From Showgirls to Quirky Libraries, August’s Best Reads
Beach reading is heating up as we move into August. Where the Truth Lies by Anna Bailey is a shatteringly emotional story with soaring prose; a page-turning thriller. Set in a remote small town in Colorado, Emma’s 17-year-old friend Abigail disappears, stirring up a town filled with decades-long secrets, fanatics, and racists. Emma forms a tentative alliance with Rat, the town’s other outsider, a Romanian trailer rat. There are enough suspicious characters to keep the reader guessing. A must-read about abuse, racism, addiction, and outsiders, it will sometimes shatter your belief in goodness and then slowly build up your belief in hope again.
In My Dreams I Hold a Knife by Ashley Winstead is a superb thriller. In college they were a close group of seven friends, until one of them is brutally murdered. Now it is the ten-year reunion and six of them have returned to campus. It will be a weekend of pointing fingers and secrets never shared. You will not be able to figure this one out until the very end. Told in the past and present from several characters’ POV, it is a spellbinding read. It questions who we are and who we want to be. And what at least one of the six will do to be that person.
Freya Sampson has built a beautiful quirky world in her Last Chance Library. Set in a small English village, the threat of the library closing and upending many lives causes June Jones, the shy assistant librarian, to ban together with an eclectic crew of protestors to preserve their beloved safe space. The story is charming and ultimately uplifting with what the library brings to so many as the heart of the story.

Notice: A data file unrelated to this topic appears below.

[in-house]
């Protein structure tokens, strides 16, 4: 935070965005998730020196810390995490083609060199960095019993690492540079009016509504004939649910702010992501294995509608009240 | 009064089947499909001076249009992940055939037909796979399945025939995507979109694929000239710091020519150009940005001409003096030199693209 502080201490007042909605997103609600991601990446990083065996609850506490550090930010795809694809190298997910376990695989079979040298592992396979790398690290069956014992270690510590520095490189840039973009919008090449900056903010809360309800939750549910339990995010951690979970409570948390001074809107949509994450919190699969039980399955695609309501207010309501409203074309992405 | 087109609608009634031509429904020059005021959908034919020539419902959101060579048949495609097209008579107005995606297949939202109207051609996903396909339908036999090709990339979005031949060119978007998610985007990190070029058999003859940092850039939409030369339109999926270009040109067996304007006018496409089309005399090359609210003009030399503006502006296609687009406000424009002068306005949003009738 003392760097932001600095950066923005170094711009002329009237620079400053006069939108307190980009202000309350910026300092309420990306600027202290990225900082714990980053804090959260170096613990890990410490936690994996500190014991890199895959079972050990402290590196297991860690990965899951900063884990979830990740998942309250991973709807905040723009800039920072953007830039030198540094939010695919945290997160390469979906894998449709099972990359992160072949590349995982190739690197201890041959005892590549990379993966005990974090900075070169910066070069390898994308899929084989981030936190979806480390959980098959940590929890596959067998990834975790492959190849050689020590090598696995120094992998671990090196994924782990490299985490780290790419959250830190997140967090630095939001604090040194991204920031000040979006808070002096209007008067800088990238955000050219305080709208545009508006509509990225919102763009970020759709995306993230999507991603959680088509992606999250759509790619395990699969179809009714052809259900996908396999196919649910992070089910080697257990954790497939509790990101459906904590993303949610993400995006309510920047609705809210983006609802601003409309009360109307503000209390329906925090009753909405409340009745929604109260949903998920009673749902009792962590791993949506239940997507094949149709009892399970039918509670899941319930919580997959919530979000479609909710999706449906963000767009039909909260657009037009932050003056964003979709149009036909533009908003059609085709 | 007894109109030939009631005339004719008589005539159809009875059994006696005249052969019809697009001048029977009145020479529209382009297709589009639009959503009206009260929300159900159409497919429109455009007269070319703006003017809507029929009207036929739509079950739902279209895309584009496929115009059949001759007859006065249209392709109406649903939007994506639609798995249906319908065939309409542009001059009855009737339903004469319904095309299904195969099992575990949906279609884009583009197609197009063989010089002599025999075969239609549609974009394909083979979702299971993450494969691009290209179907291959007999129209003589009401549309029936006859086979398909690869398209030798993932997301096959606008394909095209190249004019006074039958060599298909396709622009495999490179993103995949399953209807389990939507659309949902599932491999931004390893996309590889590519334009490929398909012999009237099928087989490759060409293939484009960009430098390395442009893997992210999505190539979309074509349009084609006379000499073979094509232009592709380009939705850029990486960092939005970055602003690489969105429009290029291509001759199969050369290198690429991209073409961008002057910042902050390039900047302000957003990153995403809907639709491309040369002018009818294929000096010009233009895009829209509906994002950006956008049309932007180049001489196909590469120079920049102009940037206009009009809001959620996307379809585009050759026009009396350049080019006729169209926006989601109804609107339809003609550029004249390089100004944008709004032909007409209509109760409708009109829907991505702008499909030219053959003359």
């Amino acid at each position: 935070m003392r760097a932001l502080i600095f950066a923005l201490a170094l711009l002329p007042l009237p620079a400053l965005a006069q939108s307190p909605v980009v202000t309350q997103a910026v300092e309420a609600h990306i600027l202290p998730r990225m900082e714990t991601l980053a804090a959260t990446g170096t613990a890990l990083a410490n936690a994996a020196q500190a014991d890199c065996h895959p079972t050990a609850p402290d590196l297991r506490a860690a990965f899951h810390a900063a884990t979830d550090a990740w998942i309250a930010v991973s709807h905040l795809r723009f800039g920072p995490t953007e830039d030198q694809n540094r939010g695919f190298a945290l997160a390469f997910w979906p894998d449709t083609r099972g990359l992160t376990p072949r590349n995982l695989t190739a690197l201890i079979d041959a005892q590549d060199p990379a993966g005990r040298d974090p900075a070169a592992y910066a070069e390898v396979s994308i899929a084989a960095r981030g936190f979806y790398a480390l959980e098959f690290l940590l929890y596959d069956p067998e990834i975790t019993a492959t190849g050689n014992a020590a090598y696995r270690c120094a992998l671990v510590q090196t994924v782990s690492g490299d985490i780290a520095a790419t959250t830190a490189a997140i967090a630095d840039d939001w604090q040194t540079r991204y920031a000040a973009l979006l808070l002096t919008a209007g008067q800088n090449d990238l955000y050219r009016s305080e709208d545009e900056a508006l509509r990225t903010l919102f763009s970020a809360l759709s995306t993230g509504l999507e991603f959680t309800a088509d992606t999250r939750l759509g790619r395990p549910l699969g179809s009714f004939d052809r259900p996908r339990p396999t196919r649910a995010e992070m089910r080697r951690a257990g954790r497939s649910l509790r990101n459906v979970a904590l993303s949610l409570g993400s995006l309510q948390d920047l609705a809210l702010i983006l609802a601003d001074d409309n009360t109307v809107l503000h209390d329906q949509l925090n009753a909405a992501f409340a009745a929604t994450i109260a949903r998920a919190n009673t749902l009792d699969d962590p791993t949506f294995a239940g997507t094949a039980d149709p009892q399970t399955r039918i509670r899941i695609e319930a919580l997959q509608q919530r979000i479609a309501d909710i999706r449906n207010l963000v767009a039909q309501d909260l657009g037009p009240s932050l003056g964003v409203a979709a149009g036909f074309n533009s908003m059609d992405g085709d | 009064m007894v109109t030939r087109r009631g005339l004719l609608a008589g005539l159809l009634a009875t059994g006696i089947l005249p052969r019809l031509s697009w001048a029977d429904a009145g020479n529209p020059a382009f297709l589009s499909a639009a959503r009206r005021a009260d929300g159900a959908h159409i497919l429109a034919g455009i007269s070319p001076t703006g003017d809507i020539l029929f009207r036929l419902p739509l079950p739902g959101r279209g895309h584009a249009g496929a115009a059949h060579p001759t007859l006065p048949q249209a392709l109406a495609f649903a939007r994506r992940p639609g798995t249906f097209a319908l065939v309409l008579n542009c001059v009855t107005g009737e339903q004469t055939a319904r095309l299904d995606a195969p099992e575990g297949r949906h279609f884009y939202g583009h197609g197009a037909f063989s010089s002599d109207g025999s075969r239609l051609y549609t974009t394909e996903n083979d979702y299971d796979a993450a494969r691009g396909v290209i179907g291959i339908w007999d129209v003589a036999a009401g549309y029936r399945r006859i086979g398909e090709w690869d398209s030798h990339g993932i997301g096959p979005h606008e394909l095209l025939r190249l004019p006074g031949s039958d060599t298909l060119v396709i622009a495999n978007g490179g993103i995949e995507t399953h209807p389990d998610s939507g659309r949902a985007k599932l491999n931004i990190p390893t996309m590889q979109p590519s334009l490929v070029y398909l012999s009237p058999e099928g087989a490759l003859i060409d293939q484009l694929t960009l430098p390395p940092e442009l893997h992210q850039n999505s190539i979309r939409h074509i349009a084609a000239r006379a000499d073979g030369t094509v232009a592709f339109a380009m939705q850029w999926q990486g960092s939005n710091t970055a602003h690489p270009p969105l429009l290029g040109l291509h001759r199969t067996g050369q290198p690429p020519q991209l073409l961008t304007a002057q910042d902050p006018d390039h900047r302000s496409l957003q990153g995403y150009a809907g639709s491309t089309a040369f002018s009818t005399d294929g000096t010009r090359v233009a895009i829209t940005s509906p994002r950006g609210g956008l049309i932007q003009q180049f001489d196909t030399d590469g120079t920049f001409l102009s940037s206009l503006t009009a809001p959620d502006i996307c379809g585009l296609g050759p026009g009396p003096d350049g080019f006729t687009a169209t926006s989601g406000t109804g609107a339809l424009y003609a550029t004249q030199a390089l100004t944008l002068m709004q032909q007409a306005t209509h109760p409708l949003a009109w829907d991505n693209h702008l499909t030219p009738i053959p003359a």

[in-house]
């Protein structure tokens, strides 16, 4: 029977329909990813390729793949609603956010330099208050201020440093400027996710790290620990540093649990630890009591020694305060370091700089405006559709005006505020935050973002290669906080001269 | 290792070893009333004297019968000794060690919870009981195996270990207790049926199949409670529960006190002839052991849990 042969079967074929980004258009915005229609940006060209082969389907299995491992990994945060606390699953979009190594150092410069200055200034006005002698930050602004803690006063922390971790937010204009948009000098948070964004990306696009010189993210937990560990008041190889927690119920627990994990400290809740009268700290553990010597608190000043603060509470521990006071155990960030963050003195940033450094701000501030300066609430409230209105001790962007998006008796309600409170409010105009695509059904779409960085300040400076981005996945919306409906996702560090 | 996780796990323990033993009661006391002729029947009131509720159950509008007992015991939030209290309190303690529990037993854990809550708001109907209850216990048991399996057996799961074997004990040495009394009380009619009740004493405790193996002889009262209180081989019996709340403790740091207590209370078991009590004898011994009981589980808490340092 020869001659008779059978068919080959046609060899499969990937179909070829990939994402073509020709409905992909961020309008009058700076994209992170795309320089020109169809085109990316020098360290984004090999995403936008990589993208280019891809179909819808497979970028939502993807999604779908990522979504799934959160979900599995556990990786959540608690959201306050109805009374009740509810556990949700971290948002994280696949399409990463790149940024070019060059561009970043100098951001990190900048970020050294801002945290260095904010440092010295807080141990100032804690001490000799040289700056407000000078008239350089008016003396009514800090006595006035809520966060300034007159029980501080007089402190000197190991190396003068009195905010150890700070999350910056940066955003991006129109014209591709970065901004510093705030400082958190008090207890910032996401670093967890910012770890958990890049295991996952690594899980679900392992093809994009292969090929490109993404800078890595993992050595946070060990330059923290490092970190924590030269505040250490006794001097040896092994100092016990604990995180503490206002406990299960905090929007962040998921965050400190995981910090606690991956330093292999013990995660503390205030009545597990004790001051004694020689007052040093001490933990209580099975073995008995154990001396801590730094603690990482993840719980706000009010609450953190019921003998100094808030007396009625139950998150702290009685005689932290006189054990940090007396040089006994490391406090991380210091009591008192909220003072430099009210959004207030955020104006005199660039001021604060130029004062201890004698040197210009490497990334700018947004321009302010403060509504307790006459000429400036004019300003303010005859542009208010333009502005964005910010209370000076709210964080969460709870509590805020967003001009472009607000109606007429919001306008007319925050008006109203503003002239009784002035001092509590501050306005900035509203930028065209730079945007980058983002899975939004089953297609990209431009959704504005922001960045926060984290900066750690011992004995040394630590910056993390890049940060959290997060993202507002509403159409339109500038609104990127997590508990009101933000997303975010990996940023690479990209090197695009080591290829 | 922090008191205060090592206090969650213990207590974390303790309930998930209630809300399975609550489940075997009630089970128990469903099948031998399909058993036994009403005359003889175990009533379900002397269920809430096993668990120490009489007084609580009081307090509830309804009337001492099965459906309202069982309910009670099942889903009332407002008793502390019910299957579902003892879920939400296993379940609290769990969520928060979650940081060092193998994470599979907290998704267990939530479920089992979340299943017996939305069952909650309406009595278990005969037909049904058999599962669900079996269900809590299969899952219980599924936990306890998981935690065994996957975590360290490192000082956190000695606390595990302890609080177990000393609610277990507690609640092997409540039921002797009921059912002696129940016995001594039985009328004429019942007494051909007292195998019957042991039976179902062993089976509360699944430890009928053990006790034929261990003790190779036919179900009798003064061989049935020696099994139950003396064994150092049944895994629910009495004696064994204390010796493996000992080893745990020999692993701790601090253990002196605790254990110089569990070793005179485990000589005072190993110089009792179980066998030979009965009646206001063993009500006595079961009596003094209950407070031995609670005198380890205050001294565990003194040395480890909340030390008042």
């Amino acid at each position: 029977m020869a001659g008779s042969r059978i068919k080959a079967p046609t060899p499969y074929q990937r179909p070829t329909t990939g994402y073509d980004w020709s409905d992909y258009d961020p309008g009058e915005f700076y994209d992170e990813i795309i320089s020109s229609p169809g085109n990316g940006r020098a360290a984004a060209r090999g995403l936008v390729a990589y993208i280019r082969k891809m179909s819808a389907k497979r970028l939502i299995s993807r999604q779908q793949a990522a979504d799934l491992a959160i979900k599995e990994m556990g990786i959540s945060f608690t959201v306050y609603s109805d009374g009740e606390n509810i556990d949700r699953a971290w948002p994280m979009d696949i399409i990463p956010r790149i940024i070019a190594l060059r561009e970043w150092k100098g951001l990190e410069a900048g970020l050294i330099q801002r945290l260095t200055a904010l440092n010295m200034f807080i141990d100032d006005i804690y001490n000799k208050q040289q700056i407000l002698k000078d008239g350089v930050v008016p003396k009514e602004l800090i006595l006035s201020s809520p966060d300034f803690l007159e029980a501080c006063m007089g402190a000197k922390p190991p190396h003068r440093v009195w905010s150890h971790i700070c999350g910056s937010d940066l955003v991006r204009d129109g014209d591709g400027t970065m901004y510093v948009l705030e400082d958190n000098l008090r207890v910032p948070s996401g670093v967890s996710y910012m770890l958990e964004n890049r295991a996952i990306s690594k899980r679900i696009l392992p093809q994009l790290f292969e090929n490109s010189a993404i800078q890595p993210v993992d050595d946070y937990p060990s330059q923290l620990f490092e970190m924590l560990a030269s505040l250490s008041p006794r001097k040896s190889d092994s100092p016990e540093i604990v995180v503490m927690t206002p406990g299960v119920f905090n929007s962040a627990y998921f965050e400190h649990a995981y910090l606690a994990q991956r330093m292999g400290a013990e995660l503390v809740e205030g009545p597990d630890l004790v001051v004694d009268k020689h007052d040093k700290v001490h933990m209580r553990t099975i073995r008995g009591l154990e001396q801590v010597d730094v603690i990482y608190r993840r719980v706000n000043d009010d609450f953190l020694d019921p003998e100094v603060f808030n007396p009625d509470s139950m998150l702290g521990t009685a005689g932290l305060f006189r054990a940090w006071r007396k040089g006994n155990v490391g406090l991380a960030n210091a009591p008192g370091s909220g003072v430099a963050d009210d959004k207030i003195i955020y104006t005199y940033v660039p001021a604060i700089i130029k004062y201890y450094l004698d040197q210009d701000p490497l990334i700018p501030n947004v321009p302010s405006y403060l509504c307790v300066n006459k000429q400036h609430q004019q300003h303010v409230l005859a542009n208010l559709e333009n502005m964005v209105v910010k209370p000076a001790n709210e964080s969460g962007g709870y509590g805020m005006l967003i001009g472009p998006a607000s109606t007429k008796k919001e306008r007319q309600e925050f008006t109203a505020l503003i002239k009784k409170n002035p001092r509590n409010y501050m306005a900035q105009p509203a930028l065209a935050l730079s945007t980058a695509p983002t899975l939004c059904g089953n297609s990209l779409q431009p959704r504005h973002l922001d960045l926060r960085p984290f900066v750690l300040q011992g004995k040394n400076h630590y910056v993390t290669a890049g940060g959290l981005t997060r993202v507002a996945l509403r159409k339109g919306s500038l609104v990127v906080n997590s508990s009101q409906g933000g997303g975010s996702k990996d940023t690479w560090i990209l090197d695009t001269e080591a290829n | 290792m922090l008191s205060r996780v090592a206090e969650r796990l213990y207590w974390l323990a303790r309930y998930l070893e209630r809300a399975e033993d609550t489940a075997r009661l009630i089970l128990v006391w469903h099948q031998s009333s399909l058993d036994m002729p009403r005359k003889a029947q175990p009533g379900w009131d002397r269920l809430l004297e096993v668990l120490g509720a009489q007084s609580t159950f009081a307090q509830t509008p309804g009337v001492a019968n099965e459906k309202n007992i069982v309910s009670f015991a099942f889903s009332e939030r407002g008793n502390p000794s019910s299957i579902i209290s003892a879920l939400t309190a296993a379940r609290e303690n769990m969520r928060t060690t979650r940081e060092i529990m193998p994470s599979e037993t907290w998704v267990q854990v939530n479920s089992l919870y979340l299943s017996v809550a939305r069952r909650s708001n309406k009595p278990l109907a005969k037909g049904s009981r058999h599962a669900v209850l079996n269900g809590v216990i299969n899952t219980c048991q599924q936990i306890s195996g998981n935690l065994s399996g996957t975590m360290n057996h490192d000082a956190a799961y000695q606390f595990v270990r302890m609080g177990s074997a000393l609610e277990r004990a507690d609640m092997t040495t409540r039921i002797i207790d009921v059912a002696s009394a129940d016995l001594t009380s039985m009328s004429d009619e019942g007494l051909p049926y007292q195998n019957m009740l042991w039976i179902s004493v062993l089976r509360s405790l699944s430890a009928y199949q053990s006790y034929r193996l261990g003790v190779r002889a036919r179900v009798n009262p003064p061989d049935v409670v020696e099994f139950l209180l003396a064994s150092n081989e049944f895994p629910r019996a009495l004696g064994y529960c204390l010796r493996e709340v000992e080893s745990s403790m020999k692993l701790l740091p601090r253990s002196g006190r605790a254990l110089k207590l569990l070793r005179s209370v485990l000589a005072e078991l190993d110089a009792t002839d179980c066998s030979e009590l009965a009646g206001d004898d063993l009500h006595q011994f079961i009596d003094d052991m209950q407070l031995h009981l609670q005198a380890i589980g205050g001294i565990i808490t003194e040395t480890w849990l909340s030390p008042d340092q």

A quirky read, Edge Case by Yz Chin, is a sorrowful take of immigration and marriage. Edwina, a young Malaysian woman, wakes up to find her husband gone. In her search for him she discovers what she is willing to sacrifice to save her marriage and to obtain a green card to stay in America, where she feels she does not belong.
I loved The Show Girl by Nicola Harrison and not just because I wrote a showgirl book. This is a backstage look at the world of a Ziegfeld showgirl, often not nearly as glamorous as is presented to the world. When Olive is rejected by her family, she leaves for New York to pursue her dreams. She finds fame, the wrong men pursuing her, and possibly love with Archie, a rich businessman. But Olive has a secret that could derail any future plans. This is a fun romp.
The Last Mona Lisa by Jonathan Santlofer will grip you from the murder on page one. Sprawling between Florence and Paris, this Da Vinci Code-like story is an intriguing summer read loaded with historical facts. Weaving the real-life theft of Da Vinci’s Mona Lisa in 1911, with a professor in 2019, this book is a wild ride. Mystery, thriller, and sizzling characters.